Let Dinky Die is an original and at times improvised, hilarious human face of the life of a soldier in the trenches in 1916.

My Ugly Brother productions, has soldier Dinky Die (Vince Milesi), put the ‘NNNNZ’ in ANZAC as he dances with death literally, in his foxhole at The Butterfly Club.

This parody of the absurdity of war is hysterical.  Dinky Die interacts with his bayonet, dead body parts and dodges bullets.  He intermittently converses with his adversary; Fritz, on the other side of ‘no-mans-land’ via his cheesy, German accent voiceover.

Dinky Die involves the audience in ‘call-outs’, sing-alongs and antidotes while he waits for reinforcement troupes, which may or may not arrive.

James Baker and Milesi collaborate to create compositions of Show tunes such as ‘Bye and Farewell’.  Milesi performs the numbers in WW1 ‘entertaining the troupes’ style, complete with flamboyant arms, high kicks and chest thrusts of his bejewelled helmet.

Let Dinky Die is a fast paced fifty minutes of storytelling and amusing flits of jazz ballet moves around the dead corpse in his foxhole.  Dinky reminisces about his days back home as a lad with his cobber’s and more great one-liners and a tune or two.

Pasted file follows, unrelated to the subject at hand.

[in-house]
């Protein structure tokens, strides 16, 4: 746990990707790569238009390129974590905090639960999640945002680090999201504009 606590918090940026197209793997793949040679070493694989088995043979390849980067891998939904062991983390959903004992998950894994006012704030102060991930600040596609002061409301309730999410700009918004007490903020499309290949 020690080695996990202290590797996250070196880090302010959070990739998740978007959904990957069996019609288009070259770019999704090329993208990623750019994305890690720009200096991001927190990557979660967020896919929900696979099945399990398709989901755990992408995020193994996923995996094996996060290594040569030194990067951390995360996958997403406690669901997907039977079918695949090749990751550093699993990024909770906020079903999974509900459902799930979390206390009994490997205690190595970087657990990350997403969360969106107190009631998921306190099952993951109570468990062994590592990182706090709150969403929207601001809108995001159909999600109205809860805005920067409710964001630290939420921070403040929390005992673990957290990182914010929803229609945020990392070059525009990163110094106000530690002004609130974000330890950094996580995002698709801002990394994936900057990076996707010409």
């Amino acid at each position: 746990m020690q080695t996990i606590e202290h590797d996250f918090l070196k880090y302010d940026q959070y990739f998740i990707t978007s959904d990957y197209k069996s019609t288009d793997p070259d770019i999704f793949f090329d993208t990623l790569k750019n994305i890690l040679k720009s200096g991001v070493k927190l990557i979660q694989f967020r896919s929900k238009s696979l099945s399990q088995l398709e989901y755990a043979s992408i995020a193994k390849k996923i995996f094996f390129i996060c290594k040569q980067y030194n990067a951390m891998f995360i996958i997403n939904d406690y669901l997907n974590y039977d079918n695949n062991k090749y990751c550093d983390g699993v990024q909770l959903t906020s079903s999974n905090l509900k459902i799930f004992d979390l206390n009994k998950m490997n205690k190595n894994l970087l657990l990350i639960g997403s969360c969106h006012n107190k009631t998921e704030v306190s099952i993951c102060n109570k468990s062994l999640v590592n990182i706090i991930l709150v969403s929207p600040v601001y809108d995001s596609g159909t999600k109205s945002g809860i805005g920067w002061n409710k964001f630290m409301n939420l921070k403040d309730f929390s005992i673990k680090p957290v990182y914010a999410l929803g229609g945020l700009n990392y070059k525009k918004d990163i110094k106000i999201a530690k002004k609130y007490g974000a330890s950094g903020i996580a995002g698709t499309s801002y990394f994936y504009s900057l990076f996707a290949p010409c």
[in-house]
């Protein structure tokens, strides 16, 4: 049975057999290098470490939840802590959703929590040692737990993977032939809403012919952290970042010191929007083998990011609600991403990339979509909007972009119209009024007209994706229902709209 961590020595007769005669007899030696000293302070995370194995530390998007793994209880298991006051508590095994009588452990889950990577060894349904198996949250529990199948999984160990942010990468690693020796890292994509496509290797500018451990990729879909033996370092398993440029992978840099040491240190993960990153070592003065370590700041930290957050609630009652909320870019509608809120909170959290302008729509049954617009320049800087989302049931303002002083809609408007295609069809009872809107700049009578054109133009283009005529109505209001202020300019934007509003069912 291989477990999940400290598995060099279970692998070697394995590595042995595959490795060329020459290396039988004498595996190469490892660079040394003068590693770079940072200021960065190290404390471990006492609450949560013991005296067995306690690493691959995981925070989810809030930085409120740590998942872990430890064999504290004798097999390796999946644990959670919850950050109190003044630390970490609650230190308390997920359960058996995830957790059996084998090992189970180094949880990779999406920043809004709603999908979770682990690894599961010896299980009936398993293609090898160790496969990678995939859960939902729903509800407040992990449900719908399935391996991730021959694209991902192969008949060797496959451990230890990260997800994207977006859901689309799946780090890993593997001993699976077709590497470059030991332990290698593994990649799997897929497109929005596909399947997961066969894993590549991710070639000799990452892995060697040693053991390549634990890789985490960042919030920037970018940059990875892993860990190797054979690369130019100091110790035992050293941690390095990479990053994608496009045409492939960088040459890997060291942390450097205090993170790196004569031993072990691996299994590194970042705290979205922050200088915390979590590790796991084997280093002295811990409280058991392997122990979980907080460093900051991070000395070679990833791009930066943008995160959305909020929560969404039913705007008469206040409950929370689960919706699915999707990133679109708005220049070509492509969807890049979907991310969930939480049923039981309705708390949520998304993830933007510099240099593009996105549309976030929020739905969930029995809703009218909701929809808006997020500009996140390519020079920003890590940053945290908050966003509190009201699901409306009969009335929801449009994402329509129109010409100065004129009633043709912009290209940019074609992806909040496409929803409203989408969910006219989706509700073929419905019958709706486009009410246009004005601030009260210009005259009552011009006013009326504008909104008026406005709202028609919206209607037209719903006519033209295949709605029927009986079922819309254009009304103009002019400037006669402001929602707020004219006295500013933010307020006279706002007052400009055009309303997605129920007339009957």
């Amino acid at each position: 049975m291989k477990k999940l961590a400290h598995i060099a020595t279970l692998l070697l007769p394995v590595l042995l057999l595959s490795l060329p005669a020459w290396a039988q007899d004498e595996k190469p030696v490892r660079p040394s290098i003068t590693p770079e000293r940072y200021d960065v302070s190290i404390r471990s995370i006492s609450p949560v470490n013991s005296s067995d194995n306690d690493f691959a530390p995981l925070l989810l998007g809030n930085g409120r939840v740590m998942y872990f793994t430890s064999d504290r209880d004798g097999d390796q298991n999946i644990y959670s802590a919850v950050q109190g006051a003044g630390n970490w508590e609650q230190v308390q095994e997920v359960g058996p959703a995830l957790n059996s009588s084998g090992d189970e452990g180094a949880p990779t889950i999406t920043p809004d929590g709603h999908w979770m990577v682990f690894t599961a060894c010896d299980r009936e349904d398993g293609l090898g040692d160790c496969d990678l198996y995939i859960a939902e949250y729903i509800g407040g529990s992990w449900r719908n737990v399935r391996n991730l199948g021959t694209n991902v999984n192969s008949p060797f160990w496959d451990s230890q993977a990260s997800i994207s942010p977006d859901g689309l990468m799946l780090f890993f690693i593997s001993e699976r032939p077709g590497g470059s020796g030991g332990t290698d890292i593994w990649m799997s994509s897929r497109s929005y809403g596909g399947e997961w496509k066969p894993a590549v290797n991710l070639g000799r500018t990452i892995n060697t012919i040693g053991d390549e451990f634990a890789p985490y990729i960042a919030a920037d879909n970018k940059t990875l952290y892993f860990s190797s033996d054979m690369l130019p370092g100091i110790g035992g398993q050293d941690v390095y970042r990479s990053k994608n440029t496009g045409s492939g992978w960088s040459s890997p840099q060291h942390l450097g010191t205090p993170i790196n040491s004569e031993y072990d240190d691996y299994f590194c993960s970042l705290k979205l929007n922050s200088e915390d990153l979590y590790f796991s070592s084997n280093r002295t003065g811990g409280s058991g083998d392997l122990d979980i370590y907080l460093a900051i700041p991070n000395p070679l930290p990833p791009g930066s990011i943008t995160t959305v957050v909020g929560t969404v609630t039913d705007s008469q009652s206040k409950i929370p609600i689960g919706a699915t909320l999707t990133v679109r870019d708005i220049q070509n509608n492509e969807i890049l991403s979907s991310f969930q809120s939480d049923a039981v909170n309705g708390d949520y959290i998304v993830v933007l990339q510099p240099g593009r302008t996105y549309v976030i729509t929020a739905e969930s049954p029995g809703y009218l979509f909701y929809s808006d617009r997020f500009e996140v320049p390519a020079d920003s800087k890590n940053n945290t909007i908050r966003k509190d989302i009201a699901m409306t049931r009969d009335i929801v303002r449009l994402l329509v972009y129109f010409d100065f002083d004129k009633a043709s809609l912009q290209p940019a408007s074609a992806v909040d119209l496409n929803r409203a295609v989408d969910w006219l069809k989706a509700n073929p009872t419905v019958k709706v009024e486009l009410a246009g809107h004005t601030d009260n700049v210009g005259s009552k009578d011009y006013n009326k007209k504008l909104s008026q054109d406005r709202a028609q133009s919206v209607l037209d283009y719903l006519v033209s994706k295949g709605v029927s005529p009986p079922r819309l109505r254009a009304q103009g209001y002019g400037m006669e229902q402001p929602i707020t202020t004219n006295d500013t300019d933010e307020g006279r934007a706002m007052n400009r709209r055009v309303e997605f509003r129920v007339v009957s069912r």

Dinky Die re-enacts a convincing event, portraying conversations with his aggressive drill Sergeant and I’m sure front row members of the audience can give testament of that.  There are no untoward audience interactions though it is all-comical and good fun.

We are privy to the affects of war on the Aussie Digger.  He lives on the edge of insanity.  He has a ‘tongue-in-cheek’ moment with a headless corpse.

Correspondence with loved one’s back home was essential in keeping up morale in the trenches.  At this point, there was a slight glitch in the performance.

A stool was absent for Milesi to sit on, to write his letter.  Milesi, a true master of his craft, improvised and used a prop of a femur bone to sit on.  An unpredictable joke was born from an adverse moment.

A ‘squeak-toy’ version of a carrier pigeon called Walter, was thrown into the foxhole. Dinky’s humorous method of insertion of the letter, for delivery, is priceless.

He relieves his boredom waiting in his foxhole, by playing another tune on a coincidentally placed piano accordion. This comic relief moment is accompanied with a quirky Dinky Die voiceover.

Vince Milesi’s wartime light comedy is a highly interactive jaunt.  His send-up is reminiscent of a stand-up routine and lurid vaudeville performance.

 

 

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